For the equivalent of gitbash aliases - where you create short keywords that you can run on the command line to execute longer command-line statements like cd commands:

  • If you don’t already have it, create the following folder: C:\Users\[your-user-name]\Documents\WindowsPowerShell
  • Ditto the following file: C:\Users\[your-user-name]\Documents\WindowsPowerShell\Microsoft.PowerShell_profile.ps1
  • In that file, add a function for each alias. So for instance, if you want an alias that takes you to a particular folder:
function myfolder { cd C:/development/parent-folder/myfolder }
  • Open up Powershell in admin mode (Windows key + X, A or right-click on it in Windows start menu and choose Run as administrator)
  • Run the following two commands in Powershell:
set-executionpolicy remotesigned
Set-ExecutionPolicy -ExecutionPolicy Unrestricted
  • (Actually the first might not be necessary - I think maybe you would need that one if you were going to create your alias in a separate Powershell script file and run it from there).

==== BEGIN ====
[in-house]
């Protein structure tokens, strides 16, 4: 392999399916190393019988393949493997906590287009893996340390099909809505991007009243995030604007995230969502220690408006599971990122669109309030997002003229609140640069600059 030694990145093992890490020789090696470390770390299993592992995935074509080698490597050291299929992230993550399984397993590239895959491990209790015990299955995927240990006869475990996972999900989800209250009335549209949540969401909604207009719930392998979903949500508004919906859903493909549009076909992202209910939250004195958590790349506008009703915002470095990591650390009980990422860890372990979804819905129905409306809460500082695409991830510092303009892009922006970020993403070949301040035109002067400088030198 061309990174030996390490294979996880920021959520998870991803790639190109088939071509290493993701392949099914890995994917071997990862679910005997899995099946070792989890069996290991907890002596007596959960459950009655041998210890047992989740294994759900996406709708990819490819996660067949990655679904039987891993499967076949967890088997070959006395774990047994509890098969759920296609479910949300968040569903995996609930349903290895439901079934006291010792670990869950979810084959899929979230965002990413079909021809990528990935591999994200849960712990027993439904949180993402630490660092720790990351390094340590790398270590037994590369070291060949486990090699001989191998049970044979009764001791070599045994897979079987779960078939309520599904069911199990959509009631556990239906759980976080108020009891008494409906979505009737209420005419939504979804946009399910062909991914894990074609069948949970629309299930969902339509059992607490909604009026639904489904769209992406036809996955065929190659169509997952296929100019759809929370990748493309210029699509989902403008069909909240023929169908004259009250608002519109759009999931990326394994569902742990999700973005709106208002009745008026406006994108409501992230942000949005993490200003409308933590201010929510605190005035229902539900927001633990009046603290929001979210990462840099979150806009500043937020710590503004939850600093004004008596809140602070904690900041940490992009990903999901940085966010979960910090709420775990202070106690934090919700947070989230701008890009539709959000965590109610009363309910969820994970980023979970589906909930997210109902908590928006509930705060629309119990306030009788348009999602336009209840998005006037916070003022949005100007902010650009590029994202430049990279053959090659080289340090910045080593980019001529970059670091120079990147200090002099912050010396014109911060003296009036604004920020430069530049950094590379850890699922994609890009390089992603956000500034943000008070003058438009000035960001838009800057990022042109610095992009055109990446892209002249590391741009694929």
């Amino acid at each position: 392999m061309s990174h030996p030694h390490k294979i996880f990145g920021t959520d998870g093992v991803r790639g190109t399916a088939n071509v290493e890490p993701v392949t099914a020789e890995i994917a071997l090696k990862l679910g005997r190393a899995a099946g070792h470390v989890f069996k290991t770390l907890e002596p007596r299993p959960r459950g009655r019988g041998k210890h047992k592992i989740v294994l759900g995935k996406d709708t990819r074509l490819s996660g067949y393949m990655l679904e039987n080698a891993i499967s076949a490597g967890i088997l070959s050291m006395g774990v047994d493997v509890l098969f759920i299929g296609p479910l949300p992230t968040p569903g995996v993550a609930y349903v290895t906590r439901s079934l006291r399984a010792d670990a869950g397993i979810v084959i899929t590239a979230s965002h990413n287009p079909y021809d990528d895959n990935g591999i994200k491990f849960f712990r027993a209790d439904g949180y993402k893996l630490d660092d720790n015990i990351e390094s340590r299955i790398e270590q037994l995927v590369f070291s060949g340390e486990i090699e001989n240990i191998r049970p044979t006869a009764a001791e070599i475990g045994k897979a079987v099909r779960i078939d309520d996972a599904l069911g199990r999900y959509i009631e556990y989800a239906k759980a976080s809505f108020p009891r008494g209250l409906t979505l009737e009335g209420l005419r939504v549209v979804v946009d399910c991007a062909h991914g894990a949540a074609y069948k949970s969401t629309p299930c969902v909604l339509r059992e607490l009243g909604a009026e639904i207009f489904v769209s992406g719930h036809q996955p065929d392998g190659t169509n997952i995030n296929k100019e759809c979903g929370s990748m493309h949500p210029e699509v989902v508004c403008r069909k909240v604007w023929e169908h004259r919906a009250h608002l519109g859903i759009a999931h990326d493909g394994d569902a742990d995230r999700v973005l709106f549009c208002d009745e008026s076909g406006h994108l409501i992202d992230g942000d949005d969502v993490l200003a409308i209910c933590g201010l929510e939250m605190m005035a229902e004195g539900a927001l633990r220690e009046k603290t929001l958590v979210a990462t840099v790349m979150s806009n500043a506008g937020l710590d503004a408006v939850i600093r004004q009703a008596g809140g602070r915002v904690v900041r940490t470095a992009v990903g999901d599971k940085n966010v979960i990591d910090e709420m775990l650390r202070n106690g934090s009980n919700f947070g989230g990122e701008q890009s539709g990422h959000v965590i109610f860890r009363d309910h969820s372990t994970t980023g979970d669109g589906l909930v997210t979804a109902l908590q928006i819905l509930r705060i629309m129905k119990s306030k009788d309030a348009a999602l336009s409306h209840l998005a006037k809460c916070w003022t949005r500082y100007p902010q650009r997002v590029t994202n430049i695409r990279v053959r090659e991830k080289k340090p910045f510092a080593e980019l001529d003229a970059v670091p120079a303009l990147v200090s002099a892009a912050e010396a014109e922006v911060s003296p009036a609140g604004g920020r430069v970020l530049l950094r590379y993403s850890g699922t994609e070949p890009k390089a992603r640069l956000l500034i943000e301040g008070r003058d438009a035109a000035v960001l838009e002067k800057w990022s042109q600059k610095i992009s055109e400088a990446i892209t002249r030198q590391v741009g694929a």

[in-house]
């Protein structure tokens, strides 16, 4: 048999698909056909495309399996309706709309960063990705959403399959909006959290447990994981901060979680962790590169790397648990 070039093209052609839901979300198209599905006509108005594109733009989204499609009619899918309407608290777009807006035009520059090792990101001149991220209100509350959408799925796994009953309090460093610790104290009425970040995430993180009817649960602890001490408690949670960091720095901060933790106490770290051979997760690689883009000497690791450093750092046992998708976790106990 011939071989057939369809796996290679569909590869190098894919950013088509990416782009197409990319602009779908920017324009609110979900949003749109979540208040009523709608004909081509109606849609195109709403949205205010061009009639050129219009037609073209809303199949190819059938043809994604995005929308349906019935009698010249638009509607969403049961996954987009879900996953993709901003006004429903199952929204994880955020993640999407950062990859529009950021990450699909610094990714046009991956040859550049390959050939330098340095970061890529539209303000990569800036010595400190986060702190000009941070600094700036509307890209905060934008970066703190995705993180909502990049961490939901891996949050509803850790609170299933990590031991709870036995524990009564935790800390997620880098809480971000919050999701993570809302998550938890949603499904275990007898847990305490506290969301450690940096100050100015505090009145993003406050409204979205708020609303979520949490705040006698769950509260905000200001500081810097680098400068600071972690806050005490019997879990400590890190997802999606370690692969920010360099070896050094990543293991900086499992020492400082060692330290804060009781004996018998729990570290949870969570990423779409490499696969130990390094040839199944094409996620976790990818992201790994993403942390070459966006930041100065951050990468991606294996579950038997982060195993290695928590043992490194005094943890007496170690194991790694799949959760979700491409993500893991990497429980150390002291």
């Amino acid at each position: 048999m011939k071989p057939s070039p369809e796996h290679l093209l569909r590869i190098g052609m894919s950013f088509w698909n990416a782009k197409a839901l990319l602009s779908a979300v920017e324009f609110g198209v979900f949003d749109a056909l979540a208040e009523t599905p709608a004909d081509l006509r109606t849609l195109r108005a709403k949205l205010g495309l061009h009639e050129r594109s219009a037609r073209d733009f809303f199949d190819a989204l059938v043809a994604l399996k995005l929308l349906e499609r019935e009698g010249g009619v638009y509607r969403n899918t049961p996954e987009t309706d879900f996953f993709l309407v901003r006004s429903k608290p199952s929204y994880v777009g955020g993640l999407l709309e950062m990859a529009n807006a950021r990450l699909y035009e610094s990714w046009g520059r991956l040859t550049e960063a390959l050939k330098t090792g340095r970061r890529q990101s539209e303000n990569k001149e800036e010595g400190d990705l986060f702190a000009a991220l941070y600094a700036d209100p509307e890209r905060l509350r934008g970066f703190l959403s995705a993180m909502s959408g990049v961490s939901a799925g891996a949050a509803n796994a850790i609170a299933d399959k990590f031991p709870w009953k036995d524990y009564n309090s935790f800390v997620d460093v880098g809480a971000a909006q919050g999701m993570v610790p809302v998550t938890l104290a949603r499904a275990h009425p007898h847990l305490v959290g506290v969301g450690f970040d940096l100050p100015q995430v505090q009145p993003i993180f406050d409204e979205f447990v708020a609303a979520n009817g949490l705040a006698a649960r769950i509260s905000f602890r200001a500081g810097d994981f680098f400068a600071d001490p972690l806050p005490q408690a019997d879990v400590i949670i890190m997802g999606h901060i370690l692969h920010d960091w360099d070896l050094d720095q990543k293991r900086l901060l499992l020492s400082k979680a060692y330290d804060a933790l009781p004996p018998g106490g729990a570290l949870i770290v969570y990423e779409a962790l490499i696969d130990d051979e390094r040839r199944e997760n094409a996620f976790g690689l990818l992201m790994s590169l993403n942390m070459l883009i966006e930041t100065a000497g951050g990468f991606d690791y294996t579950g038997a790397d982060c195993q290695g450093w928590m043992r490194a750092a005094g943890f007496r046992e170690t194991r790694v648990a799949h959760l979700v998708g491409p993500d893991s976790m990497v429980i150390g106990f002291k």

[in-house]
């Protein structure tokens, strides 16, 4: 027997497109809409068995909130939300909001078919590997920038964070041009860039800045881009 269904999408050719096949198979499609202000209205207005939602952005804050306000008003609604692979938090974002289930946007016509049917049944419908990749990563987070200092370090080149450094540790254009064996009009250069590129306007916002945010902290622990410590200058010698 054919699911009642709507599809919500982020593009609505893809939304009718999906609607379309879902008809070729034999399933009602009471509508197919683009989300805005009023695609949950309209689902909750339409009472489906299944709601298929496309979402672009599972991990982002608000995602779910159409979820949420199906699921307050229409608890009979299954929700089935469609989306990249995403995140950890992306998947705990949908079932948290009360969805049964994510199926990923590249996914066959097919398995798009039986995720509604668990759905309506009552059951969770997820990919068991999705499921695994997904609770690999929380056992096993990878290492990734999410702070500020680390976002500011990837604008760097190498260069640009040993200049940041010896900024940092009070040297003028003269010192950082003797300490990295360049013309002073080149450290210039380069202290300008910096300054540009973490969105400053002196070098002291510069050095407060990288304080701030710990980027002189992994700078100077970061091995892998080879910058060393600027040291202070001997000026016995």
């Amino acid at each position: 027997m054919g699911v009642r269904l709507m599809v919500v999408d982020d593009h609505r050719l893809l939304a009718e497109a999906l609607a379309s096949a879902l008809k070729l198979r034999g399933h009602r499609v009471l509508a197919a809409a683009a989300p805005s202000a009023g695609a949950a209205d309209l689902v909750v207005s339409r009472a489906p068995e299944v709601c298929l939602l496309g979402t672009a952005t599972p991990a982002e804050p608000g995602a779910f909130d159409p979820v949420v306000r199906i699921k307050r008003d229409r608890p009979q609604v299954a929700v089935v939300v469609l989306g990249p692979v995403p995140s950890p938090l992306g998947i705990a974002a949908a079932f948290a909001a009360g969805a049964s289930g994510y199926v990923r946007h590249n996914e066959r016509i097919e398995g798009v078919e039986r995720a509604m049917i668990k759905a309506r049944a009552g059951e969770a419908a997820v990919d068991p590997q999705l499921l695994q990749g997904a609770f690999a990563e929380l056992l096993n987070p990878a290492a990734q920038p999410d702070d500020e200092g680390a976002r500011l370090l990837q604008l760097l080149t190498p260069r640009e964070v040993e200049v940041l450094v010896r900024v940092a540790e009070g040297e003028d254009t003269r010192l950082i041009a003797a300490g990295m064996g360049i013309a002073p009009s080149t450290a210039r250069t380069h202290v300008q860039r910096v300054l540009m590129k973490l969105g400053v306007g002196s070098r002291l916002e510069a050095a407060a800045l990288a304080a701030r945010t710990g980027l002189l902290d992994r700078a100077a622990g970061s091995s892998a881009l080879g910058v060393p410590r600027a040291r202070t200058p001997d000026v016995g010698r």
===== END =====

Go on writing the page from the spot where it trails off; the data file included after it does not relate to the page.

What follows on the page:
• Re-open Powershell (or just open a new tab, if you have Windows Terminal), and now if you type myfolder (or whatever your function was called) and enter, you should execute the action of your alias / function.
  • It is possible to use a set-alias command in Powershell to set up aliases, but in this case that just seems to unnecessary extra layers of complexity. I think you would use that if you wanted to run something from a separate Powershell script. More here.

Environment variables

  • Works differently in Powershell.
  • For instance if you want to see your PATH env var, do it like this: $Env:Path